Oppenheimer May Reverse Corporate Cutback

OppenheimerFunds, with $11 billion under management, is considering upping its holdings of corporates to take advantage of recent spread widening.

  • 02 Apr 2004
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Chuck Moon
OppenheimerFunds, with $11 billion under management, is considering upping its holdings of corporates to take advantage of recent spread widening. Chuck Moon, portfolio manager of the $700 million Oppenheimer Bond Fund in Boston, said he will rethink the fund's underweight position in corporates if the market continues as it has in recent weeks and would buy corporate bonds if prices continued to trend downward. Generally, corporate spreads have widened in the last few weeks, although prices increased toward the end of last month on the back of a rebound in equity prices. He declined to say what sectors the fund might add to or quantify any increase to corporates.

The move would mark a 180-degree shift in the strategy of the fund. It recently initiated large cutbacks to its credit allocation in favor of agencies and structured securities, which Moon believes offer better value and risk characteristics. Moon recently reduced the fund's holdings of investment-grade paper by 15%. He feels that the high-yield universe is fully priced and doesn't offer compelling value, and he cut the allocation in half. Overall, in the single to middle digits, junk bonds account for only a small portion of the portfolio.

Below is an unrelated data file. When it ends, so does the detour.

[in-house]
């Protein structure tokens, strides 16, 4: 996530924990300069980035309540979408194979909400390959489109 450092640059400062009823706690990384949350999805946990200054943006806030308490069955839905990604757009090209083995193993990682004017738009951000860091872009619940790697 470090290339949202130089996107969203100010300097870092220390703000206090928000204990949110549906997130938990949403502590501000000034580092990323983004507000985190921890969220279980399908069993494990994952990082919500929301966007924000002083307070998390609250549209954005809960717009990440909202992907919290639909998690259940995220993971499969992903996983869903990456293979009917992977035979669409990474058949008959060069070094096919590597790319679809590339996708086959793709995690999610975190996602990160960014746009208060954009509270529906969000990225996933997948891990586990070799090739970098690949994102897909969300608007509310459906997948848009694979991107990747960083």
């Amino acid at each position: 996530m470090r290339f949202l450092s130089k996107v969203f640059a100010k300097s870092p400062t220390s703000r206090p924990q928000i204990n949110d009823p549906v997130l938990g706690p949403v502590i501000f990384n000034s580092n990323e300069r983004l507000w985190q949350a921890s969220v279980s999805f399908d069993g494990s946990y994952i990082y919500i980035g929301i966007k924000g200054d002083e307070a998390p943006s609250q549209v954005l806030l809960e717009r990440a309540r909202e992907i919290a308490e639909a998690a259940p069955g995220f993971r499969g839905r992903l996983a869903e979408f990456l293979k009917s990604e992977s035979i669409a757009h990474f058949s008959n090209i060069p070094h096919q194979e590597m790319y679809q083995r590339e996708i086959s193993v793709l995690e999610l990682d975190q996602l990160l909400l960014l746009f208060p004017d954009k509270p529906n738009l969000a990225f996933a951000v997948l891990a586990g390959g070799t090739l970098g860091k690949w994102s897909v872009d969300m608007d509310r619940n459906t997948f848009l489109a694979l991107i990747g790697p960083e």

Currently, the fund is underweight corporates, relative to a blended benchmark it uses that contains 40% in corporates. Moon said the Oppenheimer fund maintains an overweight status in higher-quality credits, is flat in the lower-quality credits and is underweight in double-A and triple-A paper. He feels that, given current pricing within the corporate sector, there is not a lot of value there when compared to other asset classes, such as asset-backeds, mortgage-backeds and commercial mortgage-backeds, which he holds in place of corporates at times. Moon is maintaining the fund's overweight in the auto sector because he is getting offered auto names at high yield-type levels, even though he believes their business structure is of an investment-grade quality.

The blended index fund is benchmarked against a government/corporate index that also contains 60% in government bonds. He declined to be more specific about the firm's current or target allocations to spread product.

  • 02 Apr 2004

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